Under the hot midday sun in the middle of a rice paddy, 57-year old farmer Tea Sarim was enlightening ten other women farmers from her village of Deim Pour in Champey community, in Kampot province. Holding a bunch of rice seedlings in one hand and lifting a single seedling with the other, Sarim began a question-and-answer session on the issues and concerns in the agricultural sector that these farmers currently face. The smiles on the women farmers’ faces expressed their interest in learning SRI techniques, having heard about how these can raise yields while also lightening their workloads.
Sarim was selected to participate in the Center Farmer for Participatory Action Research (CFPR) as part of a regional project covering four countries in the Lower Mekong River region. She became a farmer trainer, locally called a Krou Kasekor, to share knowledge of SRI with other farmers with her community.
With the conventional farming practices, Sarim could only produce enough to feed herself, her four children, and her parents for ten months of the year. There was nothing left to sell. Within three years of practicing SRI, she has been able to produce enough to feed her family all year around and still have some extra rice to sell. Sarim estimates that SRI helps her to reduce her workload by about 20% during the farming season: “With conventional farming, we have to spend a lot of time and energy, but with SRI farming, we use our brain.”
Sarim has become a popular SRI trainer in her village. She helps women farmers in neighbouring villages move from poverty to prosperity. She enjoys sharing the new knowledge and skills that she has gained from her three-year experience with SRI. Most of the women whom she has coached on SRI farming techniques face many problems, such as domestic violence. Sarim observes, “Women are easily blamed by their husbands for the problems of the family.” But with SRI, women’s positions are improving, Sarim has noted. They are not treated the same as before because now they are being recognised as ‘smart’ and have become leaders.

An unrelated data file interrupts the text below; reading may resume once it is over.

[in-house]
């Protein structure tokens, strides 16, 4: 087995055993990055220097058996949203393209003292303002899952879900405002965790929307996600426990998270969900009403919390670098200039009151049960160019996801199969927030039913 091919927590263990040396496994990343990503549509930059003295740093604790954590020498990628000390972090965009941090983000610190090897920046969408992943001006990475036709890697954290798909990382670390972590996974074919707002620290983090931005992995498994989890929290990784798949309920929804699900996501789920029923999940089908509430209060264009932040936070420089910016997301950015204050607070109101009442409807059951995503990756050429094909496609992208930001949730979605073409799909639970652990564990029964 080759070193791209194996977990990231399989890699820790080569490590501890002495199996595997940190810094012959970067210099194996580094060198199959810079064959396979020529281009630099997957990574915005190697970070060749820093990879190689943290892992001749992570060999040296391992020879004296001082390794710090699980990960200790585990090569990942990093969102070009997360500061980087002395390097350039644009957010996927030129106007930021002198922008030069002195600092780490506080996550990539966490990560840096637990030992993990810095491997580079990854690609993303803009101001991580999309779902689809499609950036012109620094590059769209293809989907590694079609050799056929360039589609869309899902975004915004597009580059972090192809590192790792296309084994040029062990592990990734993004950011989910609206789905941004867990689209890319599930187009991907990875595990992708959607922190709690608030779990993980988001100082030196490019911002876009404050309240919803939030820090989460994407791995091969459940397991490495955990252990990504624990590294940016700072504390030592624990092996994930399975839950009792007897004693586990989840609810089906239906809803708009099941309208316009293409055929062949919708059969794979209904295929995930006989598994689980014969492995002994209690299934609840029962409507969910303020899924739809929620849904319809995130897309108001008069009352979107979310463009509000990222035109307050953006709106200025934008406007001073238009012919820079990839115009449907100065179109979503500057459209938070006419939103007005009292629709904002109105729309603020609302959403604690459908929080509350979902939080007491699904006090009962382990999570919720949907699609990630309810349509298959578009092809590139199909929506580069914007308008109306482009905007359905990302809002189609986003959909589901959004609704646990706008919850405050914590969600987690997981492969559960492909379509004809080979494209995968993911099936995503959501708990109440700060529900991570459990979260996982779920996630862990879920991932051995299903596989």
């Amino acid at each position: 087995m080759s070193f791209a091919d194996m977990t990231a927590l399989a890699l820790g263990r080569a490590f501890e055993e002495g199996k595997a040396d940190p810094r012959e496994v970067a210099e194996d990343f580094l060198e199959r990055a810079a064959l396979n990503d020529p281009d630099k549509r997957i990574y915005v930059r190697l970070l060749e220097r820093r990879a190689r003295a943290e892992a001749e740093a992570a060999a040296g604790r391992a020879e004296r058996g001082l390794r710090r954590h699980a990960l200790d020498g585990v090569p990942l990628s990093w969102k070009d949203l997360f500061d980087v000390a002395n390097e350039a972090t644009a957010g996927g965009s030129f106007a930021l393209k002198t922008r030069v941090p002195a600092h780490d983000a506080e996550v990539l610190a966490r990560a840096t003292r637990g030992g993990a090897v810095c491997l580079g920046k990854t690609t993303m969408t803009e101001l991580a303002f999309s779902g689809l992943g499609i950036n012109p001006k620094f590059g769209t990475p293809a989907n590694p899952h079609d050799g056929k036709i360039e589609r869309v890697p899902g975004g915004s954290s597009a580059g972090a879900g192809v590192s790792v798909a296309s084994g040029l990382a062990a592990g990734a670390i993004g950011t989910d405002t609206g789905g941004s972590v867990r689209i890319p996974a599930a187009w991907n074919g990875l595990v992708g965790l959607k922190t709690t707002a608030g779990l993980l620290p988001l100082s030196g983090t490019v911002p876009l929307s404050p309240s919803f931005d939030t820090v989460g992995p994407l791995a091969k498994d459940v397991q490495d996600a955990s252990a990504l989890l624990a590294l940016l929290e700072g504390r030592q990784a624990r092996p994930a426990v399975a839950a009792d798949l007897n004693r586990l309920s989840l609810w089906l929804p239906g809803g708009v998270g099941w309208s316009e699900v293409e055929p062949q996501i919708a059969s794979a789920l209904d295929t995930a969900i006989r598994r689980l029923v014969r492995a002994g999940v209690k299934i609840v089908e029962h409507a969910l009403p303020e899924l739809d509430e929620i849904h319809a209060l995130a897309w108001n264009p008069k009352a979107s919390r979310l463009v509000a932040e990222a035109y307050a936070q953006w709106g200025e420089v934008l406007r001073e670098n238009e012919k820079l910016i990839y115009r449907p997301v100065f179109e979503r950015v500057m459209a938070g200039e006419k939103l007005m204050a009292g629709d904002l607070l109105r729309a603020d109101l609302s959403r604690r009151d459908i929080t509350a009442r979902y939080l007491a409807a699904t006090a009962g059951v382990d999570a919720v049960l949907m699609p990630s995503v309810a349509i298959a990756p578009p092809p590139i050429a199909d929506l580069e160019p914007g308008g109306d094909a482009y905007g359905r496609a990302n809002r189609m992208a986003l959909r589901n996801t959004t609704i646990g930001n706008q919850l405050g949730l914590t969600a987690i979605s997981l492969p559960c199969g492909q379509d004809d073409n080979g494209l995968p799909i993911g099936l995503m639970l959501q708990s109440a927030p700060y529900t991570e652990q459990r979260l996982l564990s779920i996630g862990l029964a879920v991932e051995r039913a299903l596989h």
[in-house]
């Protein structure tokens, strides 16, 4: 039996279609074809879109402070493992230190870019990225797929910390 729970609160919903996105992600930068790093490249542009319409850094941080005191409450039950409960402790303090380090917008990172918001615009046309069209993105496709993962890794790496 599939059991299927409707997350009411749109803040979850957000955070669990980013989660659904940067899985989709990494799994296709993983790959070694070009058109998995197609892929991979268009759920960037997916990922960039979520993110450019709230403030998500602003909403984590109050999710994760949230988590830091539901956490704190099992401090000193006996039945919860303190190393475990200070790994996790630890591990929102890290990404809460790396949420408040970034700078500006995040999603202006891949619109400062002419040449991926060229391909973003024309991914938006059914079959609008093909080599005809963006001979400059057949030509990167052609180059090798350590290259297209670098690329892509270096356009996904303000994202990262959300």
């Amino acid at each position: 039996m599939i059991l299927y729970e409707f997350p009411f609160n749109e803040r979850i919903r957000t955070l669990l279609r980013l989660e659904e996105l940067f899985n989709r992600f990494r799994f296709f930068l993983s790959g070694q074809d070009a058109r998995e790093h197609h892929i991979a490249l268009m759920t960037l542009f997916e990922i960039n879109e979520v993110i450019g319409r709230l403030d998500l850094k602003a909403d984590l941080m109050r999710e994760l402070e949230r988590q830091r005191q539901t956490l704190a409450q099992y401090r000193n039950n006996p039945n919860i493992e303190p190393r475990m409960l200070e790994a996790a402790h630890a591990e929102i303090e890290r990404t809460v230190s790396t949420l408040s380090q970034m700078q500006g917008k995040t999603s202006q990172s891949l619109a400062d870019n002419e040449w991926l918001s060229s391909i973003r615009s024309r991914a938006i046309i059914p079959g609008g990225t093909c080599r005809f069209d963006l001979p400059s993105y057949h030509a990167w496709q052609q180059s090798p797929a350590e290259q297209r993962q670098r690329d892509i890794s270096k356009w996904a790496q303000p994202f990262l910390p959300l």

The key for this change is that women are quick learners. They absorb the SRI ideas faster than men because they pay careful attention and easily grasp the concepts, Sarim finds. Men do not always want to learn because they prefer continue farming the same way that their parents taught them; “they think that they already know how to farm.” But, even though men sometimes find it hard to come and listen to women’s stories, “a woman has the power to lead her husband into practicing SRI” says Sarim, laughing.
In the past, there was a saying, ‘Women cannot turn the kitchen around.’ Sarim, however, tells the women farmers: “I am different because I have made myself different. I can turn the kitchen around, and I want other women to succeed too.”
Sabarmatee Tiki , LIM Liang Chun and Oeurm Savann
Sabarmatee Tiki (firstname.lastname@example.org) works with Sambhav, a grassroots-level NGO focusing on environmental and gender issues in Odisha, India, and is pursuing her PhD at Wageningen University, The Netherlands.
LIM Liang Chun (email@example.com) works with the Malaysian Agroecology Society for Sustainable Resource Intensification (SRI-Mas) and is currently a Masters student of International Development at Sciences Po Paris.
Oeurm Savann (soeurm@OxfamAmerica.org) is the Regional communication officer for Oxfam United States in Cambodia.
Sabarmatee would like to thank Olivia Vent and Dr. Norman Uphoff for their encouragement and feedback on this article, and Wageningen University and NWO-WOTRO, Netherlands for supporting her research
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